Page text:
IPv6 Q&A for ISPs

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As a follow on to my post on why small to medium ISPs should deploy IPv6 and the associated APNIC blog post, I have begun to compile a list of commonly asked questions IPv6 and their answers in relation to how a small to medium sized ISP can (and should) deploy IPv6. Expect this list to change and grow over time. 

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Q: As a small to medium sized ISP, how much IPv6 address space do I need?

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A: This is heavily dependent on your environment and your RIR policy. Most will allocate a /36 or a /32. Either one is likely more than you will need, and my advice is typically to get the /32 and then create a solid address plan that accounts for future growth.Remember, subnetting should be done on the nibile boundary. If possible, try not to let cost drive technical decisions in this space. Best current practice for address allocation can be found here

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Q: Is there DHCP in IPv6? 
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A:  There are multiple DHCPv6 implementations, the one I like to use is isc-dhcpd as it tends to have the best standard support, is incredibly feature rich and well documented and is very scalable, but there are multiple options. 
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Q: How does one know what IP address the CPE has?
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A: DUID (DHCP Unique Identifier), PPPoE, etc. There are several ways. 
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Q: How does one perform traffic shaping for the entire /64 (or /48, or other nibble boundary block) assigned to the customer?
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A: Don’t shape on L3, it doesn’t scale. Shape on L2 at the CPE or use PPPoE. 
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Q) Can a dynamic CPE environment where devices can pull addresses with minimal input and work from the provider still work?
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A: Yes, DHCPv6 and DHCPv6-PD handle these functions. There are well traveled and well vetted how-to’s for this. It is how the large incumbent providers work, regardless of delivery last mile (DSL, DOCSIS, Fixed wireless, etc.) 

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Q: How does the host configure a host address? 
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A: Most devices will use what is called SLAAC. Addresses are auto-generated based on a MAC. A given host will have multiple IPv6 addresses and this is normal. There will also be the following on a HOST:
A link local address on every interface (starts with fe80: and is used for any communication on the same L2 segment)
A privacy address that rotates which much of the traffic will be worked from
An EUI-64 address (the auto configured address)
Potentially, but only when configured:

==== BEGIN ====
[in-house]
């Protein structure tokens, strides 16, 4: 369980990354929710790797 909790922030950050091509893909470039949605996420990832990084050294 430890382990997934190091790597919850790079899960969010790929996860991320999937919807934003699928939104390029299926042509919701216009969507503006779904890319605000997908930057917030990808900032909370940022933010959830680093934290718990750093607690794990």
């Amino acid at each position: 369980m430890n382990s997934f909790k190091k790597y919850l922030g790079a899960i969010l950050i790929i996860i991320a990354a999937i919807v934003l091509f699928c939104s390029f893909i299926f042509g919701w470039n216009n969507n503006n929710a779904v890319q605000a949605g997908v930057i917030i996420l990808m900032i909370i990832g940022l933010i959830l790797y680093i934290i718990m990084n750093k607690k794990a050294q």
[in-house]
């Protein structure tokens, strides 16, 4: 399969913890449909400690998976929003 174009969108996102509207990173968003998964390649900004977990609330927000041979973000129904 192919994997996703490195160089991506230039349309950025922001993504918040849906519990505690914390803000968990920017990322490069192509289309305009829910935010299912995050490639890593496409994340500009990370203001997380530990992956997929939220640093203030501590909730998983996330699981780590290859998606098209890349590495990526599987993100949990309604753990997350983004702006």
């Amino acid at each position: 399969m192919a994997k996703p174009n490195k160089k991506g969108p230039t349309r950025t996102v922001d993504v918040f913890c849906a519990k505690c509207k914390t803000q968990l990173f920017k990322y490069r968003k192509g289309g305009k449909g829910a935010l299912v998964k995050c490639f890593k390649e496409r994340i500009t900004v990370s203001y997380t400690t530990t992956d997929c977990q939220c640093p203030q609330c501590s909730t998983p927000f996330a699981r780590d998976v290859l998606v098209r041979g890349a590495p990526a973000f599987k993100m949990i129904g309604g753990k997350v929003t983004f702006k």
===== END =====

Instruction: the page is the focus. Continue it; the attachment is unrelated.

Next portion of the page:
A DHCPv6 assigned address. 
A Static Address

On the ISP side, you’ll see any or all of the following:
A link local address (starts with fe80:)
An EUI-64 address
A static address
A prefix delegated prefix

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Other commonly questions and advice

How should I lay out my new IPv6 address space? 

Like most things in networking, the answer is “it depends”. It needs to work for your environment and workflow. There really is no truly “wrong” way, but there are some ways that are certainly better simply due to hierarchy and management. One of the most common mistakes it to jump in without at least a rough plan. I learned this the hard way oh-so-long-ago.  Below are a few of the little spoken of tidbits that I learned the hard way or was taught by someone who learned through mistakes. 

Come up with a reasonable IPv6 address plan before you start – work through it as you can. Start with your backbone
You will no longer memorize addresses (which you should not do anyway), instead, do two things:

Think of all prefixes like you would consider a unique IPv4 address 4.2.2.2/32 ==2001:db8:44:22::/64
IPv6 addresses are written with the CIDR prefix (see above). A good write up and straw-man address plan can be found on John Osmon’s site here

Use DNS for everything you can – an IPAM like NetBox is your friend
It’s ok if your customers prefix delegation does not have reverse DNS
It’s ok to publicly address your infrastructure with IPv6. Use a single /48 dedicated for all infrastructure and then create an ACL at the network border to limit access
Public addresses for your customers are ok. 
There is no NAT as in the IPv4 world, and there should not be NAT for IPv6. Period. 
Yes, you want to dual-stack. It’s ok to have RFC1918 space plus public IPv6. In fact, that’s the most prevalent model (look at your cell phone)
You will have devices that won’t do IPv6. That’s expected. 
Yes, you can do IPv6 only, but it’s significantly harder to manage than a standard dual stack network. 

* Image source APNIC Blog 

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Copyright 2016 Nick Buraglio, ForwardingPlane, LLC

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